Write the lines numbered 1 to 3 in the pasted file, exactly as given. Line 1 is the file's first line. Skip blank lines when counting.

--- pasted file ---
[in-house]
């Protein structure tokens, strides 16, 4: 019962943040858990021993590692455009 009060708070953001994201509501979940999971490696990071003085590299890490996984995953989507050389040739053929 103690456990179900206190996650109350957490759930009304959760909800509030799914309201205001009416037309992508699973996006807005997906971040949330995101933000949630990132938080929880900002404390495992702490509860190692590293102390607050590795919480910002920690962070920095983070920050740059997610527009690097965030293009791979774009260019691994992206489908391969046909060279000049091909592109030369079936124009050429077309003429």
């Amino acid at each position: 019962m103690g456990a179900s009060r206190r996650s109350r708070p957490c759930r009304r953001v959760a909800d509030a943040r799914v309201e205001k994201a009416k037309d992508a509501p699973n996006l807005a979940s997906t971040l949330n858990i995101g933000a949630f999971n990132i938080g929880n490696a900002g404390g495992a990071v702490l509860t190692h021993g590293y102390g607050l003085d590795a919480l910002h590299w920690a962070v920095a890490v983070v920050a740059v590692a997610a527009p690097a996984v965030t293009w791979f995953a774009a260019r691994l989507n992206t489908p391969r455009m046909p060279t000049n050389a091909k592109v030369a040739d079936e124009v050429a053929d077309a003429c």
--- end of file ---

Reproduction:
[in-house]
């Protein structure tokens, strides 16, 4: 019962943040858990021993590692455009 009060708070953001994201509501979940999971490696990071003085590299890490996984995953989507050389040739053929 103690456990179900206190996650109350957490759930009304959760909800509030799914309201205001009416037309992508699973996006807005997906971040949330995101933000949630990132938080929880900002404390495992702490509860190692590293102390607050590795919480910002920690962070920095983070920050740059997610527009690097965030293009791979774009260019691994992206489908391969046909060279000049091909592109030369079936124009050429077309003429």
């Amino acid at each position: 019962m103690g456990a179900s009060r206190r996650s109350r708070p957490c759930r009304r953001v959760a909800d509030a943040r799914v309201e205001k994201a009416k037309d992508a509501p699973n996006l807005a979940s997906t971040l949330n858990i995101g933000a949630f999971n990132i938080g929880n490696a900002g404390g495992a990071v702490l509860t190692h021993g590293y102390g607050l003085d590795a919480l910002h590299w920690a962070v920095a890490v983070v920050a740059v590692a997610a527009p690097a996984v965030t293009w791979f995953a774009a260019r691994l989507n992206t489908p391969r455009m046909p060279t000049n050389a091909k592109v030369a040739d079936e124009v050429a053929d077309a003429c």